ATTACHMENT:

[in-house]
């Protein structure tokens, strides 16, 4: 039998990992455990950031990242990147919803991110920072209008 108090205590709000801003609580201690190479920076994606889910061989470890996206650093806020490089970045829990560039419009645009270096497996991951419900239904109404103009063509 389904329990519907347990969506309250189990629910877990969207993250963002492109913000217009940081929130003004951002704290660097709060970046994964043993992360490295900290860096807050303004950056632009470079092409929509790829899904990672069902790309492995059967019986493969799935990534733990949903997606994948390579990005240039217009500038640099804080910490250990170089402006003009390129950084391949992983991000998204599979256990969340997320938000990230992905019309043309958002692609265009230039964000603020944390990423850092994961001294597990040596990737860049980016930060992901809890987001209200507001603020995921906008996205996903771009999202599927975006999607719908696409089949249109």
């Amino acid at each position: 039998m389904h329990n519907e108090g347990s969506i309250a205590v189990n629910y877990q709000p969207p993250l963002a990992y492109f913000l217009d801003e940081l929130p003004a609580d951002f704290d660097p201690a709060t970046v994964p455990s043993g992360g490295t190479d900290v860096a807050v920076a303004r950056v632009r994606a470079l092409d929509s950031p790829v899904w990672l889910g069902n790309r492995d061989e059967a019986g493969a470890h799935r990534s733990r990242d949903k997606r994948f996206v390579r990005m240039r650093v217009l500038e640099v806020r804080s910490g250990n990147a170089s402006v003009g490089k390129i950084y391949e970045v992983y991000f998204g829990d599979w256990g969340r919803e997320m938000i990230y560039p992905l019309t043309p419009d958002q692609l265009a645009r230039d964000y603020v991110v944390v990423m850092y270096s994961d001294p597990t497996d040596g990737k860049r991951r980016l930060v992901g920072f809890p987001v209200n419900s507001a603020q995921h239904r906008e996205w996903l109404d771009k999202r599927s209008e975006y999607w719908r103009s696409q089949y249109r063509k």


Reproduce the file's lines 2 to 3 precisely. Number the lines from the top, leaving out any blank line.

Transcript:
């Protein structure tokens, strides 16, 4: 039998990992455990950031990242990147919803991110920072209008 108090205590709000801003609580201690190479920076994606889910061989470890996206650093806020490089970045829990560039419009645009270096497996991951419900239904109404103009063509 389904329990519907347990969506309250189990629910877990969207993250963002492109913000217009940081929130003004951002704290660097709060970046994964043993992360490295900290860096807050303004950056632009470079092409929509790829899904990672069902790309492995059967019986493969799935990534733990949903997606994948390579990005240039217009500038640099804080910490250990170089402006003009390129950084391949992983991000998204599979256990969340997320938000990230992905019309043309958002692609265009230039964000603020944390990423850092994961001294597990040596990737860049980016930060992901809890987001209200507001603020995921906008996205996903771009999202599927975006999607719908696409089949249109």
């Amino acid at each position: 039998m389904h329990n519907e108090g347990s969506i309250a205590v189990n629910y877990q709000p969207p993250l963002a990992y492109f913000l217009d801003e940081l929130p003004a609580d951002f704290d660097p201690a709060t970046v994964p455990s043993g992360g490295t190479d900290v860096a807050v920076a303004r950056v632009r994606a470079l092409d929509s950031p790829v899904w990672l889910g069902n790309r492995d061989e059967a019986g493969a470890h799935r990534s733990r990242d949903k997606r994948f996206v390579r990005m240039r650093v217009l500038e640099v806020r804080s910490g250990n990147a170089s402006v003009g490089k390129i950084y391949e970045v992983y991000f998204g829990d599979w256990g969340r919803e997320m938000i990230y560039p992905l019309t043309p419009d958002q692609l265009a645009r230039d964000y603020v991110v944390v990423m850092y270096s994961d001294p597990t497996d040596g990737k860049r991951r980016l930060v992901g920072f809890p987001v209200n419900s507001a603020q995921h239904r906008e996205w996903l109404d771009k999202r599927s209008e975006y999607w719908r103009s696409q089949y249109r063509k």